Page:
By Simon Cameron-Moore - Analysis
ISTANBUL (Reuters) - By getting Iran to agree to swap stocks of low enriched uranium that could have been used for making a nuclear bomb, Brazil and Turkey have thrust themselves into the unfamiliar centre of a global dispute.
They could have delivered a diplomatic coup with the deal struck in Tehran on Monday.
Or the deal could be dismissed by world powers as too little and too late for failing to address core concerns over Iran’s nuclear programme.
Brazil’s President Luiz Inacio Lula da Silva and Turkish Prime Minister Tayyip Erdogan have staked their international standing on Iran honouring the commitments it made to them.
Brazil and Turkey have rotating seats on the U.N. Security Council and covet a bigger role in the international arena. But critics say Lula and Erdogan could have overreached themselves over Iran.
“Turkey has taken a big risk because this can turn out to be very embarrassing,” Faruk Logoglu, a former Turkish ambassador to Washington, said. “Iran is a very astute player in this game.”
The United States sees Iran playing on uncertainties and divisions between the Western powers, Russia and China over sanctions. The sceptic in Washington might see the fuel deal as just another ploy, with Turkey and Brazil unwitting instruments.
Erdogan’s desperation to break the stalemate between the West and Iran, and stop more U.N. sanctions being imposed on his country’s neighbour is, however, understandable.
“The experience of Iraq is very fresh in the memory of Turkey,” Logoglu said. “More than the prevention of sanctions, Turkey does not want to see another war in the region.”
Turkey is rebounding strongly from recession, and Erdogan, a moderate Muslim leader, albeit with an Islamist past, is banking on the economic recovery helping him win a third term when the country votes next year.
Sanctions on Iran would hit Turkey hard. It has an $11-billion (7.6 billion pound) trade with neighbouring Iran and buys nearly 30 percent of its gas from the Islamic Republic.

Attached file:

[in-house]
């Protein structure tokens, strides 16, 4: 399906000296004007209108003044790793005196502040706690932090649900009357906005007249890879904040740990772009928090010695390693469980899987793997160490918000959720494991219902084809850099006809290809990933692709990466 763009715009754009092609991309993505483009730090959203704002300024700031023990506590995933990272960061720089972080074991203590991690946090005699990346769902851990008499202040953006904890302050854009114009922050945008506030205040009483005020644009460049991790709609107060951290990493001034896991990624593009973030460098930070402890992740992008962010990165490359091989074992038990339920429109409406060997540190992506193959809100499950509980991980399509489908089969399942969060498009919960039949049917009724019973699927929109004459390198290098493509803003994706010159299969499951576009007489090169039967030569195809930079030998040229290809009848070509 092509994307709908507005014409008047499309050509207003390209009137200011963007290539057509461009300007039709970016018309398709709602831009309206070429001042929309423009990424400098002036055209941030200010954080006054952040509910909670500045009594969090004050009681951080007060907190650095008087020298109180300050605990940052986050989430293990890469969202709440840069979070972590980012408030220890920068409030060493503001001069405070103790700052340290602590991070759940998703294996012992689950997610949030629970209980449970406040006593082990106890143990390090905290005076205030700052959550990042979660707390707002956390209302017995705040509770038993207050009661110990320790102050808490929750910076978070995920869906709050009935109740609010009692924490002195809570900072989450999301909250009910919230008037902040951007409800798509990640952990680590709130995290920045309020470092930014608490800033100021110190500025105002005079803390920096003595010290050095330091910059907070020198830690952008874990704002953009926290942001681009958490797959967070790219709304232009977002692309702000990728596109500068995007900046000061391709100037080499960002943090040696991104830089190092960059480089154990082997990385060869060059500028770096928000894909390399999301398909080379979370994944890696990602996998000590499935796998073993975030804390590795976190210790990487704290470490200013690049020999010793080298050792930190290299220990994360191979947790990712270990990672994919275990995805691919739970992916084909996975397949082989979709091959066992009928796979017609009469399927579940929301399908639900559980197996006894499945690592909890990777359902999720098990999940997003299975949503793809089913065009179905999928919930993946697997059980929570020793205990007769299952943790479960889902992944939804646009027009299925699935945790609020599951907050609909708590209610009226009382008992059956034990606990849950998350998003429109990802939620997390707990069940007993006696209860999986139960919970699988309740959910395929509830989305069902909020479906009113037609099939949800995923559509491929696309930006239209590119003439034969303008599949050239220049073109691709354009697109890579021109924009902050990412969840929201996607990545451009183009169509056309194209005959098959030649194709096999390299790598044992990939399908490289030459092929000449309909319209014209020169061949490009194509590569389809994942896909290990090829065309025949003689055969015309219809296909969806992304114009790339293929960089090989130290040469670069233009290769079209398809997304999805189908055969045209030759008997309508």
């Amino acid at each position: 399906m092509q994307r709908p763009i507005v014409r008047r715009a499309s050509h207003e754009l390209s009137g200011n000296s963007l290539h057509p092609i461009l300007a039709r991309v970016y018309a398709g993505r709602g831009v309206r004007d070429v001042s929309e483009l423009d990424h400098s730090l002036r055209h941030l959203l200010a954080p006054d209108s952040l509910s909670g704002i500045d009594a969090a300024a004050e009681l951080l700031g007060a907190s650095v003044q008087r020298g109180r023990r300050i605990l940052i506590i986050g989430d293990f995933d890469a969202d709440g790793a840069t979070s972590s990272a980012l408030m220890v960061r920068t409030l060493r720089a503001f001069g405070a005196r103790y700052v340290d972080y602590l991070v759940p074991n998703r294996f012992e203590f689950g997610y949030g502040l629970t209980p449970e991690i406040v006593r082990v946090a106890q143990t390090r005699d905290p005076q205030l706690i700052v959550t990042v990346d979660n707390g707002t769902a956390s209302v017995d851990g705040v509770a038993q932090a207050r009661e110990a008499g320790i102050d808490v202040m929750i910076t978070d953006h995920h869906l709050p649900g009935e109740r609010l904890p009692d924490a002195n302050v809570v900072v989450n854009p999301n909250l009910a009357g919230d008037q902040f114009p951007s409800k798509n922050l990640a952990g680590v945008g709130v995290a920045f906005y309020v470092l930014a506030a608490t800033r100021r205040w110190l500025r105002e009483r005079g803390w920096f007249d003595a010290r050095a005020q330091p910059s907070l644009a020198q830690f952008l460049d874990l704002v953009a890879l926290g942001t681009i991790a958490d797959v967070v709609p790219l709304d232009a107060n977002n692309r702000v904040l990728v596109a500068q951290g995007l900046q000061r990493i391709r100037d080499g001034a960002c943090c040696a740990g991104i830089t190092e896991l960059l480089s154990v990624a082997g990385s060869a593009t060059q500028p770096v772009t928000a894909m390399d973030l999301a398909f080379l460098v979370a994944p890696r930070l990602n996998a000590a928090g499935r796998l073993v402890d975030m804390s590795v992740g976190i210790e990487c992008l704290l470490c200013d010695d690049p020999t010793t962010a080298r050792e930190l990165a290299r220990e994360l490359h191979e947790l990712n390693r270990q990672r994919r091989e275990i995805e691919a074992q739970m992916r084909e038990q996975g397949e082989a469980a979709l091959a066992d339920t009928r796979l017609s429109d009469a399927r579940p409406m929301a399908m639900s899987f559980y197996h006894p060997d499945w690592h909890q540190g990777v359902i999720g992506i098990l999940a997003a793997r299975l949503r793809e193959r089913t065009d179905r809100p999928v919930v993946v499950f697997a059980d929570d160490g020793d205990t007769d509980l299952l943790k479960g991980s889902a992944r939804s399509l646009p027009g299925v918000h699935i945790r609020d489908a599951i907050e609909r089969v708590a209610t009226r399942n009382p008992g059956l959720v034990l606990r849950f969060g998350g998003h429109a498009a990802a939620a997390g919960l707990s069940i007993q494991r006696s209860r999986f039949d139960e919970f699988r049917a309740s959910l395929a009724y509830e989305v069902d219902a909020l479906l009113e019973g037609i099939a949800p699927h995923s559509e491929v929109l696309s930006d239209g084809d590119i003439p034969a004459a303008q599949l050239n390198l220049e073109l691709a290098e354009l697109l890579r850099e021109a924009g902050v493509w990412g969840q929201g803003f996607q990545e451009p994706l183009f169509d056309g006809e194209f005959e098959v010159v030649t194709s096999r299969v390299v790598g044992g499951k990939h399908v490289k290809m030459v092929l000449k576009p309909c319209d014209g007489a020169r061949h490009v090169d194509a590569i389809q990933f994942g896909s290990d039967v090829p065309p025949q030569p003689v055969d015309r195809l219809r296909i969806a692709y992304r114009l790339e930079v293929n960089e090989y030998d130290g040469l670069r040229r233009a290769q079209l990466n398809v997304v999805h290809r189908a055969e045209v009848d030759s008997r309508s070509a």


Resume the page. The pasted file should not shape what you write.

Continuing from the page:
Should it come to a vote, the only Muslim nation with NATO membership could risk Washington’s ire by abstaining.
Erdogan and Foreign Minister Ahmet Davutoglu have risked irritating their U.S. ally by speaking out against sanctions.
“Davutoglu and Erdogan decided to carry out a high risk, high reward strategy towards Iran, and it has seemingly paid off,” Sinan Ulgen, chairman of the Centre for Economics and Policy Studies in Istanbul, told Reuters.
Having seen the turmoil caused by the Iraq war, Turkey has pushed itself as a stabilising force in the region, mediating between Israel and Syria and the West and Iran.
Western facing in its foreign policy since the days of the Cold War, Turkey has sought to rebalance relations by strengthening ties with Russia and fellow Muslim states in the Middle East.
Condemnation of Israeli actions in Gaza, and readiness to risk past friendship with the Jewish state, has made Erdogan possibly the most popular leader among Muslims in the region.
Late last year, he dismissed talk of Iran having a nuclear weapons programme as mere “gossip,” just one of several comments that made critics wonder whether NATO-member Turkey was in danger of slipping out of the Western camp.
But he won the confidence of the Iranian leadership and the agreement reached in Tehran demonstrated Turkey’s clout.
“It shows the changing role of Turkey as a regional power with something to say on global issues,” Soli Ozel, professor of international relations at Istanbul Bilgi University said.
Historic rivalry between Iran and Turkey would have made Tehran wary about giving Erdogan sole credit for any deal, but Lula’s involvement removed those reservations.
As the leader of a far-off country, economically cushioned from the fall-out from the Iran crisis, and at the end of his presidency, Lula has far less at stake than Erdogan.
Lula’s government is often criticized for timid foreign policy that avoids confrontation on issues such as human rights.
In 2009, he described the tumult over Iran’s presidential vote as a routine electoral dispute, in contrast to broad criticism heaped on Tehran by international powers.
But brokering a deal with Iran could help Brazil show it has the diplomatic muscle as a leader of the developing world and help Lula carry out plans to become a global campaigner against poverty once he steps down as president this year.
But Lula also risks alienating himself from U.S. leadership that is already unhappy with his stance on Iran, and if this gambit fails he could be criticised as an unseasoned novice out of his depth.
Additional reporting by Ibon Villelabeitia